Lloyd’s of London is receiving more enquiries for protection against costly cyber attacks
Lloyd’s of London, one of the largest insurance markets in the world, has experienced rapid growth in the demand for insurance against cyber attacks.
Inga Beale, chief executive of Lloyd’s , said: “Cyber risk poses the most serious threat to businesses and national economies, and it’s an issue that’s not going to go away.
“The London market has a long, proud history of finding innovative solutions to insuring large, complex risks that are challenging to underwrite locally.”
Geoff White, underwriting manager for cyber, technology and media at Lloyd’s syndicate Barbican, said the market for cyber insurance had experienced a 50pc increase in insurance submissions during the first three months of the year, when compared to the same period in 2014.
“In general terms, we’re continuing to see new customers purchasing cyber insurance and existing customers purchasing higher limits following recent high profile attacks,” said Mr White.
Cyber attacks on business are the driving force behind the rapid rise in the insurance market. Sony pictures was rocked by a significant cyber attack last year that saw the leaking of sensitive internal emails and the suspension of a film release.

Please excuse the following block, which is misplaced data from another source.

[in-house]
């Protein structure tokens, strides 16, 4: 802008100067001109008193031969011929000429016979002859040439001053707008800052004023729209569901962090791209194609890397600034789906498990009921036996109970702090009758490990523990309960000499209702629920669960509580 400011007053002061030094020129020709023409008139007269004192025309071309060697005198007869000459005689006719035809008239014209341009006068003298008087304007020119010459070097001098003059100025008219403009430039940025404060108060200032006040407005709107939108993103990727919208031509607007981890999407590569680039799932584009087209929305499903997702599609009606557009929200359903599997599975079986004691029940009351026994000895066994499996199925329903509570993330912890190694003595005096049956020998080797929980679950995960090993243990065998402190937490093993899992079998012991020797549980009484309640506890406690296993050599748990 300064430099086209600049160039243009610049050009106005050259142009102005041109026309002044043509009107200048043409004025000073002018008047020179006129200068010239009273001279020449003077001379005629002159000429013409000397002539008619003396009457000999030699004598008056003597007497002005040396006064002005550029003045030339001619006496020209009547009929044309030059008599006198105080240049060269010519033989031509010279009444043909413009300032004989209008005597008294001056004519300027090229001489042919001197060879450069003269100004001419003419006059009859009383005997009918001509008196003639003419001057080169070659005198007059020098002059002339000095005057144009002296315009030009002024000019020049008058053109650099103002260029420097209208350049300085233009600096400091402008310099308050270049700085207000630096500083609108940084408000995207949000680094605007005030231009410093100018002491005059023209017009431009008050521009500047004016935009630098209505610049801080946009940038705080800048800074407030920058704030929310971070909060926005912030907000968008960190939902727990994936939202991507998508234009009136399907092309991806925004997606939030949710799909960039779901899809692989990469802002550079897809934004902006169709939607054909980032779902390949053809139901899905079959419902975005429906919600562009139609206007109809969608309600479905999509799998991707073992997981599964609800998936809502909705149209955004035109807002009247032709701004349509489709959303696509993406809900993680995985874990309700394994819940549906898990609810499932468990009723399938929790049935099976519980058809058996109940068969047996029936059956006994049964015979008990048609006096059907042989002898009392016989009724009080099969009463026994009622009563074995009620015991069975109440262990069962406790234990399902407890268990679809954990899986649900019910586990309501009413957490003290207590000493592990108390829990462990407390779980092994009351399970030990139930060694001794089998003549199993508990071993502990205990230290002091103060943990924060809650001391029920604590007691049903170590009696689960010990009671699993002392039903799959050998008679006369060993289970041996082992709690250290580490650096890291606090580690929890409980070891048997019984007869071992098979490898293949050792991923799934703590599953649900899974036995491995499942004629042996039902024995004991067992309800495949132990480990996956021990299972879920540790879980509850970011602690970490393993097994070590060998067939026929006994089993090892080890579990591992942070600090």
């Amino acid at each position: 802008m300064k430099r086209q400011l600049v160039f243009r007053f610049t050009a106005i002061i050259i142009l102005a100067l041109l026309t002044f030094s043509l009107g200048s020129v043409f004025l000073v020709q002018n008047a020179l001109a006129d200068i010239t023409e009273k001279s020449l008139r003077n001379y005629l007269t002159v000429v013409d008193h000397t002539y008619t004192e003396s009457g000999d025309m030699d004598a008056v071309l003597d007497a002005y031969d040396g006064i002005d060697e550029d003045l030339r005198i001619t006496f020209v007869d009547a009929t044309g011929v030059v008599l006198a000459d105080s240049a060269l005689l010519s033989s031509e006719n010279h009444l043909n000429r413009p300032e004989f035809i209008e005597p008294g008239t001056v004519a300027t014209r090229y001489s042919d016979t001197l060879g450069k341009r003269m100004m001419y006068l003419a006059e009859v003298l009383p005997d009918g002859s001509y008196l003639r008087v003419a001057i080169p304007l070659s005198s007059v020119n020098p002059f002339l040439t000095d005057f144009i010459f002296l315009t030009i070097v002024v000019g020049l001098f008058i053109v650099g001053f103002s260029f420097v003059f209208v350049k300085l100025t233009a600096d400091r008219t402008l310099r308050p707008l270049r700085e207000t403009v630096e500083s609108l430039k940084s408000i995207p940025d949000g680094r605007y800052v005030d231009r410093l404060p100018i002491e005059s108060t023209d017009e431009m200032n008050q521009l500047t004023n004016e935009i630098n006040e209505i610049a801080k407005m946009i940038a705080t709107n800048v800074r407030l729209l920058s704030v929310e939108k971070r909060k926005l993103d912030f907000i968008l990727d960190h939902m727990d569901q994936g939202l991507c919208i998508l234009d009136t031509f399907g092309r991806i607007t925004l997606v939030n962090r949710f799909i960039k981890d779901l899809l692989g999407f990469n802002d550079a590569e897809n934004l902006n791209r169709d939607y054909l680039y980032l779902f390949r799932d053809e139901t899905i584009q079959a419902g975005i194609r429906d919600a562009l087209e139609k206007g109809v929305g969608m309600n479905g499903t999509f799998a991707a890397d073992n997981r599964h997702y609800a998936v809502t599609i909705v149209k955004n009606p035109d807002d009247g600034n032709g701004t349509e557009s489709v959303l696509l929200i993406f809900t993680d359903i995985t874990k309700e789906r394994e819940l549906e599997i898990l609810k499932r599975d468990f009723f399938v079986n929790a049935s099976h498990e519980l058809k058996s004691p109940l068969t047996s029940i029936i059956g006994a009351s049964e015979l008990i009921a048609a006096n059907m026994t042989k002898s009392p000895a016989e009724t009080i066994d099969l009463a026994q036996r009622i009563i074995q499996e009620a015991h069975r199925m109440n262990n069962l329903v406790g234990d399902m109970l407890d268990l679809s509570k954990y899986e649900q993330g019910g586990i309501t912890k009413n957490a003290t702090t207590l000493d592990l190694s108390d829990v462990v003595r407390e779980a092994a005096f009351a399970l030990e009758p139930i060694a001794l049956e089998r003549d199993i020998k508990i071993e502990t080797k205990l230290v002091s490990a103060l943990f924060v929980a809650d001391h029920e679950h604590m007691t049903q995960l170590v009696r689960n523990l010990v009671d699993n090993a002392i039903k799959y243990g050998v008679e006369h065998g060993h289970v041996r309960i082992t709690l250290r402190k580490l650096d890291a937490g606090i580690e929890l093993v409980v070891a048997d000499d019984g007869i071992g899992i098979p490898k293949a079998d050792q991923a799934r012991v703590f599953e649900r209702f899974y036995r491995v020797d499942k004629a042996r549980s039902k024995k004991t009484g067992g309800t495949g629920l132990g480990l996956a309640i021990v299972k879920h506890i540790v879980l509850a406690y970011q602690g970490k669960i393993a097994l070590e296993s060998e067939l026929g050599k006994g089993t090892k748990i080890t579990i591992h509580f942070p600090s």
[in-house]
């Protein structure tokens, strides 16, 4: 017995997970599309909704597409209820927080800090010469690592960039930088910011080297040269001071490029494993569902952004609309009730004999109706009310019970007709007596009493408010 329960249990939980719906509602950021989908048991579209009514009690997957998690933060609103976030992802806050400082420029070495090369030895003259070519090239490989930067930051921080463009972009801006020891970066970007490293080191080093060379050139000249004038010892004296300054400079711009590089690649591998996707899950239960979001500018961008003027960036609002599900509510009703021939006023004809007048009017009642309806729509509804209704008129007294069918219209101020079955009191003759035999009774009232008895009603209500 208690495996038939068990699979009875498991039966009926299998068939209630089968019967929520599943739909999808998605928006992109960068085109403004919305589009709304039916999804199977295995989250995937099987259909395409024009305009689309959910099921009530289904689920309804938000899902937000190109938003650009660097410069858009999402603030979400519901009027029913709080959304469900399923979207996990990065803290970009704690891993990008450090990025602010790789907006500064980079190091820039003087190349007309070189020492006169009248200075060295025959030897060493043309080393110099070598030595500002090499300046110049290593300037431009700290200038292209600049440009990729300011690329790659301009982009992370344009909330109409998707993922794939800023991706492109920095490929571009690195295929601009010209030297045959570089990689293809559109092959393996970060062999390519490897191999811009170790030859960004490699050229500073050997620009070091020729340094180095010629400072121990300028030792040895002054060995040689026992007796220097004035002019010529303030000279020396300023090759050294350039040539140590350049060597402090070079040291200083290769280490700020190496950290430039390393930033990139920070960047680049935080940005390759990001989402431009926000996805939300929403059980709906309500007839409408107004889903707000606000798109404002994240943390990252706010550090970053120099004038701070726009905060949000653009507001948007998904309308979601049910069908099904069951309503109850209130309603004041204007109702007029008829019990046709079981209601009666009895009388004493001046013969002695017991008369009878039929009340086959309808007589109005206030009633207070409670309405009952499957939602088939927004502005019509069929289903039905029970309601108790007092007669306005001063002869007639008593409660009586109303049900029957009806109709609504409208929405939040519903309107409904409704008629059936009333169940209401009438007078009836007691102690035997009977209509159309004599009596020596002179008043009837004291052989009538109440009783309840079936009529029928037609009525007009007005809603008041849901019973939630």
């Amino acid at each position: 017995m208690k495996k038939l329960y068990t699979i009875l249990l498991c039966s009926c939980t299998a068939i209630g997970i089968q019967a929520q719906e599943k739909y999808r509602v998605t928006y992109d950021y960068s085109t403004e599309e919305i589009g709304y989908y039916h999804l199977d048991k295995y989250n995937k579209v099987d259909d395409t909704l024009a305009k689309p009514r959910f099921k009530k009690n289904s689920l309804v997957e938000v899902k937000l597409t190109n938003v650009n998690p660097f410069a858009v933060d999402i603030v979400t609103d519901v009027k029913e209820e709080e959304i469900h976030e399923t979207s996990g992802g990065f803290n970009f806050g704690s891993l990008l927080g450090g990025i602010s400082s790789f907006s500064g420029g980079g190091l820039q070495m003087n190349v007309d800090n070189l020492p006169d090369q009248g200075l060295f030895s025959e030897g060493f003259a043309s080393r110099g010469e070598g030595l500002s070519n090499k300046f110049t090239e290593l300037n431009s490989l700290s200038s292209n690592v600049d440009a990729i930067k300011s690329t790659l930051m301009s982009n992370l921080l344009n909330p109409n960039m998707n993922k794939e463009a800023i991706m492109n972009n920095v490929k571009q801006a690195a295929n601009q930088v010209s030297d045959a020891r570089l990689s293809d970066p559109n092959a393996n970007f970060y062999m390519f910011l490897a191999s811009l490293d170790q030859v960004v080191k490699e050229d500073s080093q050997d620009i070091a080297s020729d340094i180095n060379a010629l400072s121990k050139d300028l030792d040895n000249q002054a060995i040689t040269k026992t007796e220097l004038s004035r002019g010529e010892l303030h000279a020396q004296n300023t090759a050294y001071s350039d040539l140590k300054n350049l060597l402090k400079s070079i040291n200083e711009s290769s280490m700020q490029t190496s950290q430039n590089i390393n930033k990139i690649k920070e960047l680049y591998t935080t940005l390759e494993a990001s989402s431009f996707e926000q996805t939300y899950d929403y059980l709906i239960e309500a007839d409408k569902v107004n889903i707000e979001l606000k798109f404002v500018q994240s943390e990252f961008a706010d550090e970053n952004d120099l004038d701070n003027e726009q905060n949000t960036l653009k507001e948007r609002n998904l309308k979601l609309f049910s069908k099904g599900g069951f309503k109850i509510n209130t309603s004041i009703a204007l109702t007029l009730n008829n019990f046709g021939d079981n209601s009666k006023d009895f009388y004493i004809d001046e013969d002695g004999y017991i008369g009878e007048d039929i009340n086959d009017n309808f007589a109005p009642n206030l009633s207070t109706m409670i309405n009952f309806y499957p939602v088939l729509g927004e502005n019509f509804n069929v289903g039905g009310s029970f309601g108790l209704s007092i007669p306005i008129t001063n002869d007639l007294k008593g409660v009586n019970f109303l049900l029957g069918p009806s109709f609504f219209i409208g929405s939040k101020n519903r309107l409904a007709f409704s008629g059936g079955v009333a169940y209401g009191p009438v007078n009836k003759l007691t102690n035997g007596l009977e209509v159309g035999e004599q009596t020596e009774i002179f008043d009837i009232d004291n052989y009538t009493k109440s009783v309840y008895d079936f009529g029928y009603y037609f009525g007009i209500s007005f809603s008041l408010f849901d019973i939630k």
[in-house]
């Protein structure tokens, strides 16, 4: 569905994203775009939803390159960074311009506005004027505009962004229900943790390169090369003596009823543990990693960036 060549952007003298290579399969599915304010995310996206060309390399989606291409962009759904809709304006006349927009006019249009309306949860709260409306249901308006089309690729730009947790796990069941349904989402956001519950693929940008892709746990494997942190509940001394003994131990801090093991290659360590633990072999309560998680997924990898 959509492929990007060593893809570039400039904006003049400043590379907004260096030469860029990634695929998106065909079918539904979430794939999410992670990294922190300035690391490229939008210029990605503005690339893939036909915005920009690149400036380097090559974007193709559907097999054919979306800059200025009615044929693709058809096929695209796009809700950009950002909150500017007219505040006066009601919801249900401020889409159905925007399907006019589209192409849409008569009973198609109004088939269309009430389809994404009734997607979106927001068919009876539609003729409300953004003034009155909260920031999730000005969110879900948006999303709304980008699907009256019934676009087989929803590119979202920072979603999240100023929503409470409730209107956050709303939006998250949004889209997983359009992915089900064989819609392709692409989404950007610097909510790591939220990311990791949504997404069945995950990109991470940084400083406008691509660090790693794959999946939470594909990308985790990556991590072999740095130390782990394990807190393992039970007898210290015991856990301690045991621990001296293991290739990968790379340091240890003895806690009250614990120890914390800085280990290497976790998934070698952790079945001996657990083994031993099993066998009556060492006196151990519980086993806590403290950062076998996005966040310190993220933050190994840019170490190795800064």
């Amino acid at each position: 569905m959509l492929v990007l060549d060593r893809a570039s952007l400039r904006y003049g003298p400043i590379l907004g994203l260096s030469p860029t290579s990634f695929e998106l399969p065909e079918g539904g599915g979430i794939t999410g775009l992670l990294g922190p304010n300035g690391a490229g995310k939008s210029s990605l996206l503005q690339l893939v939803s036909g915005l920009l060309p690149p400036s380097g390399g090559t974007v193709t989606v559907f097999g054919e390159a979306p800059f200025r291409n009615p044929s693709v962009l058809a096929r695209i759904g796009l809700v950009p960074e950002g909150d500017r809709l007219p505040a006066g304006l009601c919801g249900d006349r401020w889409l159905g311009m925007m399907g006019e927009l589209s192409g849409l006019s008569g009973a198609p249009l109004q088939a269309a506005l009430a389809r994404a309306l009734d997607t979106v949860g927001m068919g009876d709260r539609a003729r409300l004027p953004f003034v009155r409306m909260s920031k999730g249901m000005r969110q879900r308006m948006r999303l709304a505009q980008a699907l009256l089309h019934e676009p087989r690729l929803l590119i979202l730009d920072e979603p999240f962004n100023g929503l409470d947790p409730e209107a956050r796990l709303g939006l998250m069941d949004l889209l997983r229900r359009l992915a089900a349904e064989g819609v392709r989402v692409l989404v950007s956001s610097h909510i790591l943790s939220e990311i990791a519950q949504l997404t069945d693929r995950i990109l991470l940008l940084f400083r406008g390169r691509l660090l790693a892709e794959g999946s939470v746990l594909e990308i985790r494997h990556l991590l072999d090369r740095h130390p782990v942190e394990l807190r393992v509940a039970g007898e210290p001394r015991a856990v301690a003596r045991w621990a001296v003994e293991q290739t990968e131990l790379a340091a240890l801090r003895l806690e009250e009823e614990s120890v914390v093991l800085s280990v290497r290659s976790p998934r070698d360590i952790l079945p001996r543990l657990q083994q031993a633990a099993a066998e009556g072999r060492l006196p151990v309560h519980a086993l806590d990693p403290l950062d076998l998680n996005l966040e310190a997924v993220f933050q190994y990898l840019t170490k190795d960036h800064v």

“In terms of our customers, approximately 70pc are first time purchasers. We’re also seeing customers in those sectors which were affected last year – and in particular in the retail sector – looking to buy higher limits,” said Mr White.
British banks were victim to one of the largest ever cybercrimes recorded this year when it was uncovered a Russian gang could have stolen up to £650m over two years.
Bank bosses have put cyber attacks as one of their biggest concerns, according to a PWC report.
Despite the rise in insurance cover, however, many UK companies are still exposed, with nine out of 10 UK small companies suffering from a data breach, according to the Government’s Information Security Breaches Survey Report.
This article was written by John Ficenec from The Daily Telegraph and was legally licensed through the NewsCred publisher network.